‘Every coaching situation is different:’ Boatright discusses upcoming coaching search


Khánh Nguyễn/ The Sunflower

Interim Head Coach Isaac Brown talks to a ref during the game against Tulane at Charles Koch Arena on Feb. 3.

It’s no secret that the men’s basketball team’s search for its next head coach will be a pivotal one in the future of the program. Wichita State Director of Athletics Darron Boatright discussed the looming coaching search including Interim Head Coach Isaac Brown’s performance, the player’s impact on the decision and what he’s looking for in a candidate.

This offseason saw WSU’s winningest head coach Gregg Marshall resign from his position following a three-month investigation. With the team looking towards the future, they are looking for the next coach to take over at the helm. 

Boatright said that even though they are still early in the search process, he wants to make sure everyone is doing their due diligence. 

“With these things you try to be as thorough as you can and watch and read and try to evaluate as many coaches as you can that you think might possibly fit your situation,” he said. “I think we have a coach here on an interim basis that’s doing a good job and he deserves every evaluation as well.”

Boatright said that he doesn’t have a target date for naming the next head coach.

“I don’t like to put timelines on this,” Boatright said. “That creates anticipation and expectation and I don’t think that’s healthy for a search process. I don’t necessarily have a timeline but when we find the right candidate and that individual’s ready to lead us then that’s when we’ll wrap it up.”

With just over a week until the start of the season, Isaac Brown was inserted into the Interim Head Coach position and the team has thrived since. Brown’s transition has been successful as the Shockers are 10-4 on the season and sit in second place for the AAC. Brown has also reached the ten-win benchmark in ten fewer games than in Marshall’s debut season at WSU.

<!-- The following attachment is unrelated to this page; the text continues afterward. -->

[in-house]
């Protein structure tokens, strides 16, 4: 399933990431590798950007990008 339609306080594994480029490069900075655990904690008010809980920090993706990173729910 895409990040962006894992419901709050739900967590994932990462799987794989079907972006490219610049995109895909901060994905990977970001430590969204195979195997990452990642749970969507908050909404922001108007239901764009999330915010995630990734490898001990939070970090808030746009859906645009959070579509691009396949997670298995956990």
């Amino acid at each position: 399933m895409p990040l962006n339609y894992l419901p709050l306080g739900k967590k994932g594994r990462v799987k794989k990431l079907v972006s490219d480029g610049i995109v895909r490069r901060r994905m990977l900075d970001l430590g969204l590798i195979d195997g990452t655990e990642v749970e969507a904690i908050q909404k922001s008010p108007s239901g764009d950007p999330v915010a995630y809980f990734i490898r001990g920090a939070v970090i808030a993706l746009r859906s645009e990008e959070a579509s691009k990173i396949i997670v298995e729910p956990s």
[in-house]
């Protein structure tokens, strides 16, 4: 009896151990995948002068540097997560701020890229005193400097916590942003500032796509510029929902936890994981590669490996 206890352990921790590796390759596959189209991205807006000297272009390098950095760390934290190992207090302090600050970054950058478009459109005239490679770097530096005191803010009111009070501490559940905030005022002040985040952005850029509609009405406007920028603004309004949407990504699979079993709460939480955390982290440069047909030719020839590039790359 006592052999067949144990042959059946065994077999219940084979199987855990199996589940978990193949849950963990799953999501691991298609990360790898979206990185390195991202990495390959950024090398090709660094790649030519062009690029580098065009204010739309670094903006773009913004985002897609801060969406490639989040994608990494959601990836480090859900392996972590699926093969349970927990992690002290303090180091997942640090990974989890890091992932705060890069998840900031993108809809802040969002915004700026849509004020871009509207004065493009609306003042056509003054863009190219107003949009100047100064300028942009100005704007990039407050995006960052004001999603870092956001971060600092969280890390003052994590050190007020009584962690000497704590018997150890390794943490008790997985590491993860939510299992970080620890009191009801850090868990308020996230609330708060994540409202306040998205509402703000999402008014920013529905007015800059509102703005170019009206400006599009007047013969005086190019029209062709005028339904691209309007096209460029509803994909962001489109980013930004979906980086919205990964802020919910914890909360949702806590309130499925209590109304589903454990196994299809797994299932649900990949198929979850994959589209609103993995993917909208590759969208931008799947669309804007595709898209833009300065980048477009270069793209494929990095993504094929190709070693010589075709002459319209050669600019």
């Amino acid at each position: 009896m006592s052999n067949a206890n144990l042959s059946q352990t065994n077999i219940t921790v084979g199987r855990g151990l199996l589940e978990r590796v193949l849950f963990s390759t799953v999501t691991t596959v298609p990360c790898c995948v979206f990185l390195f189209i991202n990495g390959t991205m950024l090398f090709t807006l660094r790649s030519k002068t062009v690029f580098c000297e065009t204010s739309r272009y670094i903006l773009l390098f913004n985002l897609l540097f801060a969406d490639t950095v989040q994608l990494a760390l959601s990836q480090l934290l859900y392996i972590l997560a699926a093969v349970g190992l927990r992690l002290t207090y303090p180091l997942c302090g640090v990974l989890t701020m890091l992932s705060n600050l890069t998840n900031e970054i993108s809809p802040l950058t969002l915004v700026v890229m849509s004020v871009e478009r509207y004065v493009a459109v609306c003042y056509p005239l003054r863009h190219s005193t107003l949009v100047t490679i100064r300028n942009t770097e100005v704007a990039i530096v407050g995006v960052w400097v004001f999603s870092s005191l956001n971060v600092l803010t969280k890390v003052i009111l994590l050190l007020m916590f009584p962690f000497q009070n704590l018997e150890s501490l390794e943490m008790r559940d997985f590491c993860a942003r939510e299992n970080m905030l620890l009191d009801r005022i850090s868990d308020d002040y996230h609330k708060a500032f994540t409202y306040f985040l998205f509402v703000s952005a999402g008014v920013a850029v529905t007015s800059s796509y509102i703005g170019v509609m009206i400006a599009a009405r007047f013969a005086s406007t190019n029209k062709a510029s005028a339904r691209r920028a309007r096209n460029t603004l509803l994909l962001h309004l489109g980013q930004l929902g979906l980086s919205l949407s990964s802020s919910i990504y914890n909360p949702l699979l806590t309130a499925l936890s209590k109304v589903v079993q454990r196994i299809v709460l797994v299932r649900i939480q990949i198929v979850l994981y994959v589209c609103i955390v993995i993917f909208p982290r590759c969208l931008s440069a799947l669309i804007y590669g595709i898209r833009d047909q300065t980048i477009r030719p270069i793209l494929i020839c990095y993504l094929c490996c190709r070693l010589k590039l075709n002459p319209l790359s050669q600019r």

Boatright said that given the team’s early season success under Brown on an interim basis, he will have the opportunity to earn the full-time position.

“He’s doing a fantastic job and will get every consideration for the opportunity to lead this program on a permanent basis,” he said.

The players have been open in their support of Brown, even saying that he’s brought “new energy and confidence” into the locker room. Boatright said that the players’ voices will have an impact on the final decision.

“You have to evaluate the belief that young men have in whoever you bring in or you just stay with the coach that’s already here,” he said. “Obviously, it’s good to see that these young guys are believing in their coach, accepting his leadership and you can see it in their play. All those things are considered.”

Given the amount of uncertainty that the team has faced this season from COVID-19 delays to the resignation of Marshall, Boatright said that the program’s success has taken him by surprise. 

“With as many new young men as we have on this roster, it was going to be an incredibly difficult year if there were no distractions,” Boatright said. “I’m not surprised with Isaac’s performance necessarily, I’m surprised that this appears to be such a cohesive unit of young men that are playing together and for the most part new to the program. That’s surprising, it really is.”

Marshall’s resignation also came with a hefty separation agreement where he will receive $7.75 million over the next six years. Boatright said that Marshall’s separation agreement won’t hinder WSU in the search process  from a financial standpoint.

Marshall was making $3.5 million per year at the time of his resignation, which was the 15th-highest in the country. According to Boatright, he anticipates this next coach’s salary being different because of the experience and success Marshall possessed. 

“That was a special situation,” Boatright said. “Coach (Marshall) was in his 14th year here so I don’t really want to get into the specifics because it’s going to be based upon experience and based upon the value that individual brings that they deserve. Every coaching situation is different.”

Boatright said that keeping emotions out of this process is key, which can be troublesome for fans at times. 

“To go through a process like this you have to evaluate it and eliminate as much emotion as possibly can,” Boatright said. “You have to evaluate the way this person may fit into the community or be able to associate, communicate with your fan base and your donor base. It definitely matters but you can’t let your emotions play into it.”

Boatright said that there are some specific qualities that he is looking for in the team’s next head coach.

“You look for someone to lead young men, overcome adversity, be the best they can be on and off the court, represent the university that we all want to see it represented, someone who knows the game, someone who has good recruiting ties, someone that can sell the university and sell themselves,” Boatright said. “Ultimately that’s what it’s about, selling yourself to young people to come and allow them to lead you for a period of time.”